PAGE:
$ \begin{align} \{a,c,d,e\} \geq 0 \end{align} $

i.e., an asymmetric exponential function with two log-linear segments joined with an arctangent sigmoid. After fitting, the five parameters $a$ - $e$ are stored in smpl.params and passed to the stratigraphic model


Configure and run stratigraphic model

To run the stratigraphic MCMC model, we call the StratMetropolisDist function. If you want to skip the first step and simply input run the stratigraphic model with Gaussian mean age and standard deviation for some number of stratigraphic horizons, then you can set smpl.Age and smpl.Age_sigma directly, but then you'll need to call StratMetropolis instead of StratMetropolisDist

In [14]:
# Configure the stratigraphic Monte Carlo model
config = NewStratAgeModelConfiguration()
# If you in doubt, you can probably leave these parameters as-is
config.resolution = 1.0 # Same units as sample height. Smaller is slower!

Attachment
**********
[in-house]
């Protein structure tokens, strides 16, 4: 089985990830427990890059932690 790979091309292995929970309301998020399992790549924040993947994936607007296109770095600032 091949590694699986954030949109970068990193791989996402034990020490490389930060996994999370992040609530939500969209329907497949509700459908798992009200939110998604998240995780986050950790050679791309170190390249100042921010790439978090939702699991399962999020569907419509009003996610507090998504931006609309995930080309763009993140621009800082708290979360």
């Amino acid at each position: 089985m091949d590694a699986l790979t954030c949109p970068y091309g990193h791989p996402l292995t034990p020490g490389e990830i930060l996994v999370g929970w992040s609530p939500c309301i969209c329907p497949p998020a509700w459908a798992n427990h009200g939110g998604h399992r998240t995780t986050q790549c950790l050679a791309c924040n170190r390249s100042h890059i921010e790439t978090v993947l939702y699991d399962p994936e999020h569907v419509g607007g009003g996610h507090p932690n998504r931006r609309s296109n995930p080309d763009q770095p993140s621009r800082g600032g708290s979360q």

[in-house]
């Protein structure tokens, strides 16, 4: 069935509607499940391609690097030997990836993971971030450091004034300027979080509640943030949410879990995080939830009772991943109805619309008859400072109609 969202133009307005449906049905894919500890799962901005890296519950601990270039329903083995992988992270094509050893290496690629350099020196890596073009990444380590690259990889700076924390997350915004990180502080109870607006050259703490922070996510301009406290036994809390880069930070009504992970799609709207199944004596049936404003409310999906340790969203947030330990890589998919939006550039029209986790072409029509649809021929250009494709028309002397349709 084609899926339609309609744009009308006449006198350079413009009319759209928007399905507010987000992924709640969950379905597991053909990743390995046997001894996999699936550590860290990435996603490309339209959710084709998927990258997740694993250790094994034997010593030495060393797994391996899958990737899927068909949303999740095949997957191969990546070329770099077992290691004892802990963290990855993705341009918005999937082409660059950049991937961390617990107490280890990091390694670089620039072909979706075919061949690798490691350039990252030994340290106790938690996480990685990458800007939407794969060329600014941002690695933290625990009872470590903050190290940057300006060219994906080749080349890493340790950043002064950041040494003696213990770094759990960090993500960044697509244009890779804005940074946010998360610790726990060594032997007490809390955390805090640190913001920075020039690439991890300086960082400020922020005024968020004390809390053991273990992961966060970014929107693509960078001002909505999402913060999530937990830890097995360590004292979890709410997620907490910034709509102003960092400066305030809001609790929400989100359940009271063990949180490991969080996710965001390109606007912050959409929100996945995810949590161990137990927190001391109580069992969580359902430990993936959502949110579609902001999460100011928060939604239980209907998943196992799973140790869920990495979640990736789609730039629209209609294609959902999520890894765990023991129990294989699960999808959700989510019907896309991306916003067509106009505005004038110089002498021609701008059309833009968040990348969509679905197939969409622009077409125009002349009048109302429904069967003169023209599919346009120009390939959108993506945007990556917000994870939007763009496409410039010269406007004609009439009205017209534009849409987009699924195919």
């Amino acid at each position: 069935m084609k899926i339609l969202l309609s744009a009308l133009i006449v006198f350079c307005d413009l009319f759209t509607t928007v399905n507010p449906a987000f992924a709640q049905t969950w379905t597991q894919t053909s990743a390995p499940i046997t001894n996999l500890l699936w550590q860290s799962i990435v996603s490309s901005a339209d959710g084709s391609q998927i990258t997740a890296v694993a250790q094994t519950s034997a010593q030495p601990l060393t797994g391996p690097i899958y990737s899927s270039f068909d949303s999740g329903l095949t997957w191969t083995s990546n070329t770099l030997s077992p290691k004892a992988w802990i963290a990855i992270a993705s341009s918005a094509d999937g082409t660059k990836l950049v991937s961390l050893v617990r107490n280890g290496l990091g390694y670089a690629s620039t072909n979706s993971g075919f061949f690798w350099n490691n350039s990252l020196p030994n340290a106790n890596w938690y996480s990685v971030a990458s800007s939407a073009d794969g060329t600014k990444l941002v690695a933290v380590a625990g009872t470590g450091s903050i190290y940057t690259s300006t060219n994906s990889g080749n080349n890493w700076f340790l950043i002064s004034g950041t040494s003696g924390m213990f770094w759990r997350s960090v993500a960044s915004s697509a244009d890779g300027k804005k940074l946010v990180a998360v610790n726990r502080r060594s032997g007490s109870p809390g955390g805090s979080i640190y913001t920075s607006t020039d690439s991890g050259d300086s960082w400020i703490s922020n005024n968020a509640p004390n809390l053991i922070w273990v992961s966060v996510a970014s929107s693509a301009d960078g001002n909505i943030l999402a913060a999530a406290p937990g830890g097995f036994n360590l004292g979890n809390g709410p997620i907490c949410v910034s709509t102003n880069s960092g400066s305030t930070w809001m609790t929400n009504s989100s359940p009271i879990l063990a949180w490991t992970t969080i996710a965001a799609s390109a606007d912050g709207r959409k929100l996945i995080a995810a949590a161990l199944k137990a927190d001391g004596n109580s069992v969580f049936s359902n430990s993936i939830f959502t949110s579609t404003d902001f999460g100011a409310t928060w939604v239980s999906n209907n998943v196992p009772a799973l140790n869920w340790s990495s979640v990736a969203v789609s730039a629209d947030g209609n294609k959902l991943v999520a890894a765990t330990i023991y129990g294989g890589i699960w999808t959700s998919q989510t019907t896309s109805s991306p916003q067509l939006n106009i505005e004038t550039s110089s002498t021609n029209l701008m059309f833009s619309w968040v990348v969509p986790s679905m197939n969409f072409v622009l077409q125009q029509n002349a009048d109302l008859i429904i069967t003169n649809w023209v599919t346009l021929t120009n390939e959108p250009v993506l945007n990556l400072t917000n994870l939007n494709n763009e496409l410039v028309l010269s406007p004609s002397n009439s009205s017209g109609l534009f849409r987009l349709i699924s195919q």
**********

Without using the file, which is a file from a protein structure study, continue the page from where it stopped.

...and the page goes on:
config.bounding = 0.5 # how far away do we place runaway bounds, as a fraction of total section height
(bottom, top) = extrema(smpl.Height)
npoints_approx = round(Int,length(bottom:config.resolution:top) * (1 + 2*config.bounding))
config.nsteps = 30000 # Number of steps to run in distribution MCMC
config.burnin = 20000*npoints_approx # Number to discard
config.sieve = round(Int,npoints_approx) # Record one out of every nsieve steps

# Run the stratigraphic MCMC model
(mdl, agedist, lldist) = StratMetropolisDist(smpl, config); sleep(0.5)

# Plot the log likelihood to make sure we're converged (n.b burnin isn't recorded)
plot(lldist,xlabel="Step number",ylabel="Log likelihood",label="",line=(0.85,:darkblue))
Generating stratigraphic age-depth model...
Burn-in: 5840000 steps
Burn-in...100%|█████████████████████████████████████████| Time: 0:00:02
Collecting sieved stationary distribution: 8760000 steps
Collecting...100%|██████████████████████████████████████| Time: 0:00:03
Out[14]:

The most important output of this process is agedist, which contains the full stationary distribution of the age-depth model. We can save it to a file, but if this notebook is running remotely, you may have trouble getting it out of here (see section Getting your data out)!

In [15]:
writedlm(smpl.Path*"agedist.csv", agedist, ',') # Stationary distribution of the age-depth model
writedlm(smpl.Path*"height.csv", mdl.Height, ',') # Stratigraphic heights corresponding to each row of agedist